This apple is a James Grieve well it could be, we keep getting revisions on the community orchard apples.

#139 a painting a day by Alison Warner on her lemon a day art blog

Morning Glory in a pot – a painting a day

September 29, 2010 Leave a comment

NFS size 6 in x 5 in 15cm x 13cm watercolour on heavy weight rag paper

The morning came wet and dull; I took my boys to the station and to school and parped the in-laws on their way down to the station.

Then I had a very mixed day of cooking and shopping for food, trying to light my bonfire again and cutting down Berberis bushes which are getting too crowded. This isn’t as therapeutic as it could have been as it revealed a lot of scrawny brambles that had been sheltering underneath. I also started pruning out grotty branches on the pear tree. More air for next years crop.

I  painted some fresh morning glory as yesterday’s had shrivelled up, and had a look at some other painting a day blogs. I started to key the apple I was sure was a Cox and it came out as a Christmas Pearmain, I think. Or a Manningtons Pearmain whatever that is. It tastes very nice quite sharp and Coxish.

Tonight after some protracted arguments with No2 son about the exact meaning of current and resistance and whether the central heating analogy was worth thinking about (plumbing is still on DIY Dads mind),we decided to bite the bullet and start moving stuff from the room where everything went during the build project. I found among other things an Art Nouveau vase from my grandmothers (I remember her bringing it back from a jumble sale coated in black muck) and four sable brushes along with a steel rule, a boxwood rule and some Indian ink. I consolidated DIY Dads kimberlite collection (as in a bit of every kimberlite pipe he ever found). This released two big cardboard boxes but the place still looks like a bomb hit it. It needs to be clear so that the ceiling can be skimmed. Although the builders did not work in that room they managed to trash the ceiling, mainly by falling through it, and we are sick of looking at the patch.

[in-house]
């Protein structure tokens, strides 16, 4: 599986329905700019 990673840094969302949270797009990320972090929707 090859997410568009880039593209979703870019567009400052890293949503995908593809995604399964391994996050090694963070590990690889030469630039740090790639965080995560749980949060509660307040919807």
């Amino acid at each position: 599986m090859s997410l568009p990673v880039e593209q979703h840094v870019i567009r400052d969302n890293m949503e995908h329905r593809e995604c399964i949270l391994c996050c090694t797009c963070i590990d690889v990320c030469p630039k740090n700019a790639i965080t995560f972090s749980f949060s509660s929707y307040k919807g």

#136 a painting a day by Alison Warner on her lemon a day art blog

Two more mystery apples

A Sussex Cep – a painting a day

September 6, 2010 Leave a comment

   size 6 in x 6 in 15cm x 15cm watercolour on heavy weight rag paper

Ceps ready for slicing and drying

The end of the summer holidays –

The what? It can’t be , that means uniform and packed lunches, No2 son is in a decline just thinking about it.

However before he went into his decline (i.e. lying in bed- hard to see the difference on normal existence over the summer really),the clever little sprat found a way to sell paintings over the internet in a site of one’s own using Paypal. It’s a BT government initiative so I got a call from a pleasant young Scotsman asking if I was planning to sell bulk quantities of paintings..”.ah, um, I could try, but honestly not very likely”. He was very nice about this in fact I think he used the word groovy which always makes me laugh (fresh young thing using jaded old hippy words).

 Anyway, No2 and I have set it up as the Lemonaday Shop http://www.lemonaday-shop.co.uk/gallery-shop . On this you will find some of my older blog pieces and some other paintings that make an attractive addition to the site. The prices reflect that there is no chance of competitive bidding and include postage for simplicity at the moment. The prices also reflect my own attachment to the painting, some pictures fit into groups that could be exhibited together so may not appear.

There were a few more outings to the woods in the last week. (understatement,  we went nearly every day) In the last two days we have picked over ten pounds of ceps, this is one of my favourite edible fungi, one which I didn’t find when I was a teenager and started collecting fungi to eat. Some years we find two or three in a season, even when you know where it grows, you have to get there on the day it produces its fruit or toadstool, before someone else takes it or kicks it over. This year is phenomenal and we have found a quiet wood where, it seems, no-one else collects. They will be sliced and dried and stored for winter soups and rissottos for years possibly. We are going to have a lot at the end of this year, the season could go on to November.

In the garden the red apples are finishing and the Ellison’s Orange is ripening. Ellisons orange is a fantastic apple when you get it just ripe and before it goes grainy. The official line is that it has a spicy taste: to me it tastes just like the ice lollies that ice cream vans used to sell called cyder ices. The tomatoes are showing some sign of blight but not much, they are ripening up fast now.

I  am very pleased to see the creamy flowers of the Hedychium opening out in its new position and in its original site.

#122 a painting a day by Alison Warner on her lemon a day art blog